Puscifer: 15 November 2011 - Chicago

Selena Fragassi

Maynard James Keenan brings his "island of misfit ideas" to Chicago’s Broadway row.



City: Chicago
Venue: Cadillac Palace Theatre
Date: 2011-11-15

To be or not to be … or why not just be both? At least that’s the motto Maynard James Keenan has uncovered in his subtle yet strange metamorphosis towards a modern day version of a bipolar Bard. Once unencumbered by the dark cavern of his highly-stylized Tool and A Perfect Circle cocoon, Keenan found light-heartedness in 2007 with the emergence of Puscifer, a dramedy musical act he founded in the L.A. comedy clubs that, much like Shakespeare, can be deeply poetic and chokingly funny from one scene to the next … and like the best theatre, not always pre-planned.

Such was the case when Puscifer dominated the stage at the Cadillac Palace Theatre, a venue operated by Broadway in Chicago and normally home to mainstream musical productions including Aida, The Color Purple, and Wicked. Yet under Keenan’s creative direction, the front of house was quite literally thrown down on Dorothy’s feet much to the delight of the munchkins or, as the song goes, the "Tiny Monsters" in the crowd who obliged to pop up out of their seats as the Napoleon-like singer, under the security of his wide-brimmed cowboy hat and dark sunglasses, berated the pressed-shirt ushers for urging the motivated crowd to sit down during mobilizing numbers. We’ll let you guess who won that duel.

The siege started even before Keenan and his motley crew of musicians took the stage as a bewildering mockumentary played on a small screen in the stage swap interim after evocative opener (and Puscifer backup vocalist) Carina Round. The film profiled the trials and musings of beleaguered characters Billy D and Hildy (played by Keenan and Mr. Show’s Laura Milligan) as they took their knock-off Johnny and June tour across the country. How this fits in to the moody, desert theme of the rest of the performance we’re not sure, but the film was entertaining nonetheless and should be a model for other acts to sway the boredom of fans as they endure longer and longer set changes.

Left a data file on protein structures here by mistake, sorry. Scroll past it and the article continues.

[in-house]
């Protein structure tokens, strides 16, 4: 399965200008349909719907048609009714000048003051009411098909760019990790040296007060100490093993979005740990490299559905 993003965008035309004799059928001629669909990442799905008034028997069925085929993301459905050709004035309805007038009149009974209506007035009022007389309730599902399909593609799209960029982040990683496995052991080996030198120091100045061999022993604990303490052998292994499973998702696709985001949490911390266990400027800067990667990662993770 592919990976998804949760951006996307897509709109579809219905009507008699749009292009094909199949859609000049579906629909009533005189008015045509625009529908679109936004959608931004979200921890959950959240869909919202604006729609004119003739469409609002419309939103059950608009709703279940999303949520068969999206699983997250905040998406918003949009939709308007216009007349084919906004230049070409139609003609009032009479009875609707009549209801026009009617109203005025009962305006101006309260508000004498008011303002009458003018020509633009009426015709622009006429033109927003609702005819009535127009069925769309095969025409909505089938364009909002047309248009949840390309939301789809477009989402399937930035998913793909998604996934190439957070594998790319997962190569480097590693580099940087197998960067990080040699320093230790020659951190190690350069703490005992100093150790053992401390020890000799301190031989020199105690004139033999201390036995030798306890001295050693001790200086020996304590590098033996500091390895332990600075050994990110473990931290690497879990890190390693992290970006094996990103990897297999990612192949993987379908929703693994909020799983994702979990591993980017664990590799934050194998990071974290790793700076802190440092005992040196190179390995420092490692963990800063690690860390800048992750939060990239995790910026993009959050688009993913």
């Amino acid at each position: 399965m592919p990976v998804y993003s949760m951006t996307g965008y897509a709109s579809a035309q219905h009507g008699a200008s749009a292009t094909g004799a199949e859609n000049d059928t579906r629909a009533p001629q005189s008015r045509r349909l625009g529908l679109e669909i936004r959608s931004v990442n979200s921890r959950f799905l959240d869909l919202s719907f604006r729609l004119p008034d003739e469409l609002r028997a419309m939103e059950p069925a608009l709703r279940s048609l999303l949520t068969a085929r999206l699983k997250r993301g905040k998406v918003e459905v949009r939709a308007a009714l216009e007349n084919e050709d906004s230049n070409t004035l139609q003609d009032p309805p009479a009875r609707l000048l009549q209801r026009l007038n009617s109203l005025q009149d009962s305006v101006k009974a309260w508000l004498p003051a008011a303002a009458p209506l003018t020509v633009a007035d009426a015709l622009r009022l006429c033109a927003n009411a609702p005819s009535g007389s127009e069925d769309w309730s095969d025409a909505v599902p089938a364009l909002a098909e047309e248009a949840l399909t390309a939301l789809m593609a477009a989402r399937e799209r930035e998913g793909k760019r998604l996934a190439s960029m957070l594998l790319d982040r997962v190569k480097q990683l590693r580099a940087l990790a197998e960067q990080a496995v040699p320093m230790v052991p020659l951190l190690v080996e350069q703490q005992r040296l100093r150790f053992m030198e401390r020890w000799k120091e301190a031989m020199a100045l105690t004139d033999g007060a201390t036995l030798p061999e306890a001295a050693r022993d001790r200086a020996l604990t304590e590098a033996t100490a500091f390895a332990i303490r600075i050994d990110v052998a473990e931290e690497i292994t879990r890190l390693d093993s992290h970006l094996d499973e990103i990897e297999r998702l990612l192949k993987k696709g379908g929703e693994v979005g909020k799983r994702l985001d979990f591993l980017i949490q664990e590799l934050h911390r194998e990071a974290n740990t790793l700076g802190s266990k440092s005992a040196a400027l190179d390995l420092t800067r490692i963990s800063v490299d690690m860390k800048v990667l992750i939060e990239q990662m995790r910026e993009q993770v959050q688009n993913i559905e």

Once Keenan took the stage, he did not come alone. As he murmured an inspired monologue about sustainability and "never taking a breath without creating something," the singer pulled behind him a mini Airstream and began to layout picnic tables, stadium chairs, and even a barbecue grill like potpourri along the rim of the stage. Meanwhile, a slew of musicians marched on and a few extras (mainly from Round’s crew) grabbed their glasses of wine (no doubt from Keenan’s Caduceus Cellars) and began a round of Rummy at one of the tables.

If anything seemed random, it did not seem without purpose - such was the grandeur Keenan gave the crowd during his opening speech, and followed through in an evening that was every bit as rich as it was thematically barren, Keenan’s beloved Arizona landscape and culture playing an overarching major character in the production.

Yet beyond the choreography of props was the orchestration of charged music so combustible it could have quickly overtaken all the gingham targets. Most of the night’s lineup was from Puscifer’s latest, Conditions of My Parole, with its first non-genital-referencing name that may have provided a soft spot for Keenan. Numbers like "Oceans" and "Monsoons" were an exploration of breadth and depth as evidenced by the massive, IMAX-inspired Nat Geo film reels playing behind a diminutized Keenan, a feeble attempt at the man vs. nature discussions of the modern world.

Tool and A Perfect Circle fans, have no fear, the set also included the bolder numbers like "Toma" and "REV 22:20", which featured the buxom Carina Round imparting devilish grins and vocal furor on chorus "she will eat you alive."

Round for much of the show became the balancing act for Keenan and a carnivorous show stealer in her own right. The English charmer’s opening set, which debuted a number of her dramatic, rock-infused songs to a bipartisan crowd who either loved her or was prematurely vocal about wanting the main attraction, was as glowing as the onstage Lite Brite marquee bearing her name. New single "This is the Last Time" proved her natural talent as a frontwoman and was so impressively played it broke a guitar strap and also garnered a man in the audience a free vinyl recording for flattering Round by singing along to every word. Although one of the first big exposures in America for Round, this was clearly not the last time for her appearances stateside, solo or as an ensemble of Puscifer … then again, if you can be both, why not?





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